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Why does the weather often vary drastically between Wilmington and Wrightsville Beach?

David Morrison

Crowds enjoy the sunny weather around the Kure Beach Pier on Saturday, July 18, 2009. Staff Photo By Matt Born/Wilmington Star-News.

Q. Why does the weather oftentimes vary drastically between Wilmington and Wrightsville Beach? Oftentimes it could be storming in downtown Wilmington and bright and sunny at Wrightsville Beach. Does Wrightsville Beach have its own weather pattern or do you see variation between Wilmington and the other beaches as well?

A. According to Jerry Jackson, lead meteorologist at WWAY News Channel 3, weather at the beaches does indeed differ from inland areas such as Wilmington. Jackson reported in an email to MyReporter.com that on a “normal” August day, climatologically speaking, high temperatures run about eighty-nine degrees around Wilmington. However, Jackson also said:

“At the beach, sunlight heats the water surface (which heats much less efficiently than land). As a result, air temperatures along the coastal waters often run about 5 to 10 degrees cooler than inland areas. This difference in heating leads to local differences in air pressure, which in turn generates an inland-moving flow of air known as the sea breeze. Thunderstorms often form along this boundary. However, since the boundary is usually pushing inland, thunderstorm development is often ‘steered’ toward inland locations.”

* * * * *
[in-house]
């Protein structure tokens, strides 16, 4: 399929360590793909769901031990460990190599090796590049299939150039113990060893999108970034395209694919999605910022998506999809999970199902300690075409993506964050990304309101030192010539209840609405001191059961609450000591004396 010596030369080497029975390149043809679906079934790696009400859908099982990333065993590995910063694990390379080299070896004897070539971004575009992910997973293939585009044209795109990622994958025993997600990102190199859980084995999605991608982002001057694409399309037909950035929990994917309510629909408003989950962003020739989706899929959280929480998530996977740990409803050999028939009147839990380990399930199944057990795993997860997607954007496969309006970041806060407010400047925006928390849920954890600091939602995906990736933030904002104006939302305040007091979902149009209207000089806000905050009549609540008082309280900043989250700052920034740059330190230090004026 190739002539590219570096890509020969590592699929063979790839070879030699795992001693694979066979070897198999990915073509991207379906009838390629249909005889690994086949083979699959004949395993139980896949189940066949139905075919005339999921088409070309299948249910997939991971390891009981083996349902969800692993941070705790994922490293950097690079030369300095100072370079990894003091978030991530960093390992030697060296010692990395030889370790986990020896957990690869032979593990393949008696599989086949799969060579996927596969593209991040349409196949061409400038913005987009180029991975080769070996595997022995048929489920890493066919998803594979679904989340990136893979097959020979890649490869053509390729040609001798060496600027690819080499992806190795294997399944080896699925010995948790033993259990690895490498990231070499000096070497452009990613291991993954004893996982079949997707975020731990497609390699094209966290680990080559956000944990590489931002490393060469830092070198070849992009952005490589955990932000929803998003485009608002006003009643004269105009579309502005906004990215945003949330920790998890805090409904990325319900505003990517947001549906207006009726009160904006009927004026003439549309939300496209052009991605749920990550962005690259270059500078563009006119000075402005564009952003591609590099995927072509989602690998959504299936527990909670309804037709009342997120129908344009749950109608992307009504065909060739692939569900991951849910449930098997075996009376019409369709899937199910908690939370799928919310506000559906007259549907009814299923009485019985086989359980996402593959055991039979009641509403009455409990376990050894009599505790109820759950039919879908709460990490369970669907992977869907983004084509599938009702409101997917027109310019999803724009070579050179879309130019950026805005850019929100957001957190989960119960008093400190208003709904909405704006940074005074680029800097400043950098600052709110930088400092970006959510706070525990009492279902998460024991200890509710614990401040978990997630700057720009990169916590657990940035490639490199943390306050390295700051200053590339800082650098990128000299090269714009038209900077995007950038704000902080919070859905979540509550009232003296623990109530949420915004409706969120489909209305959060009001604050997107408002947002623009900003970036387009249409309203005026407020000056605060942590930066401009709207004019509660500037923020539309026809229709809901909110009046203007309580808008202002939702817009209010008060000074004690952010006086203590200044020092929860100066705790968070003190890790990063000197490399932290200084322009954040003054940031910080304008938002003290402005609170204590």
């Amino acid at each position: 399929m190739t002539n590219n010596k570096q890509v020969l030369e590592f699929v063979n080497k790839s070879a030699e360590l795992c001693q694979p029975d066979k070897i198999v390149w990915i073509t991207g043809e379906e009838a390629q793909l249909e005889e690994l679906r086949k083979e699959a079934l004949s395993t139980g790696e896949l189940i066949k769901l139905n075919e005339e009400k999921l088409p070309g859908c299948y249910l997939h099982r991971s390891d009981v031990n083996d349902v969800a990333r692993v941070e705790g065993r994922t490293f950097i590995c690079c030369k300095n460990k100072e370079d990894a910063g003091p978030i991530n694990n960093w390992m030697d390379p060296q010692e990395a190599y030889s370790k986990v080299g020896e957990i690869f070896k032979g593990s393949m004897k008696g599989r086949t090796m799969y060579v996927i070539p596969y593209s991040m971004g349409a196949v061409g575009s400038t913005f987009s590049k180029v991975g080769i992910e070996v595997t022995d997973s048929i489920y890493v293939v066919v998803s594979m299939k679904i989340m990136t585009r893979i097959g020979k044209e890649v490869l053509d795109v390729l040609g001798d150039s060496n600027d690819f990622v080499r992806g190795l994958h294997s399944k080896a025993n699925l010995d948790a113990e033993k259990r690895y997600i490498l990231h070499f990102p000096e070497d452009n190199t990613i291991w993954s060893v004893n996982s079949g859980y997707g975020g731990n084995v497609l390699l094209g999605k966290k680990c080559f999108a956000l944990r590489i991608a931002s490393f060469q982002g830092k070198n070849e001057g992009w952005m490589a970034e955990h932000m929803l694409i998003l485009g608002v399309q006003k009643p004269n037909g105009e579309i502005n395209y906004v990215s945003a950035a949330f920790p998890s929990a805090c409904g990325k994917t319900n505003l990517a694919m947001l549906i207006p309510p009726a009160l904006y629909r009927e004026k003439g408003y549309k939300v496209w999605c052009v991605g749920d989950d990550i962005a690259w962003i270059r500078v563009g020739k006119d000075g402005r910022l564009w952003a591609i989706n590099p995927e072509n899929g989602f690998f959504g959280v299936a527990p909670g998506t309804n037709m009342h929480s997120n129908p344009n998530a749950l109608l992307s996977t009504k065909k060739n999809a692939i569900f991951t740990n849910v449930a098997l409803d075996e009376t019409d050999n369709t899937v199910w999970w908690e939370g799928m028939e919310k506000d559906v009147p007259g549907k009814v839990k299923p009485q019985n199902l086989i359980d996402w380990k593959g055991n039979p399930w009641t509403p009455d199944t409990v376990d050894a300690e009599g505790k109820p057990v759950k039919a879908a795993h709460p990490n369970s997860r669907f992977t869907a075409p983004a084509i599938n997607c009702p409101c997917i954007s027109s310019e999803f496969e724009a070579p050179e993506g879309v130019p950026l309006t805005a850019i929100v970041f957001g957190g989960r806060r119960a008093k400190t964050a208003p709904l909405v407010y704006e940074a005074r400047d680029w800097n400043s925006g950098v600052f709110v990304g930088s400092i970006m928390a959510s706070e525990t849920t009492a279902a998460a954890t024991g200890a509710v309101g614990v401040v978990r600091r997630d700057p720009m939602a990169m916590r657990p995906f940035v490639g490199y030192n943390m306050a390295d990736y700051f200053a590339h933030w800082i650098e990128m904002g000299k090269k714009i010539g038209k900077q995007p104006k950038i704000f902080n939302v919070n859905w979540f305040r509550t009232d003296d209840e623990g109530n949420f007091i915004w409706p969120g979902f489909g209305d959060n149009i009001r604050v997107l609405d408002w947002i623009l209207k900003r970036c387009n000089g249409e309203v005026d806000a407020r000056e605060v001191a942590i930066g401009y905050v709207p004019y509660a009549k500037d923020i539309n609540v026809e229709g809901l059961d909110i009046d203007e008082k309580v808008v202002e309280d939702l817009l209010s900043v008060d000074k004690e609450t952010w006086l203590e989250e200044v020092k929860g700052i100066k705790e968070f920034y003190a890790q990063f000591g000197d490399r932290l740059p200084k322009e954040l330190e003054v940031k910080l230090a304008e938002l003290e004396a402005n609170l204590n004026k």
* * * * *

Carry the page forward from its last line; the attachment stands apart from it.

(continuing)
On a basic level, he said this serves as one “admittedly simplified” explanation for the rather drastic weather changes we see inland while the beaches remain dry.


Is the National Weather Service station in Wilmington hurricane proof?

Are there official rain measuring stations in the region other than ILM?

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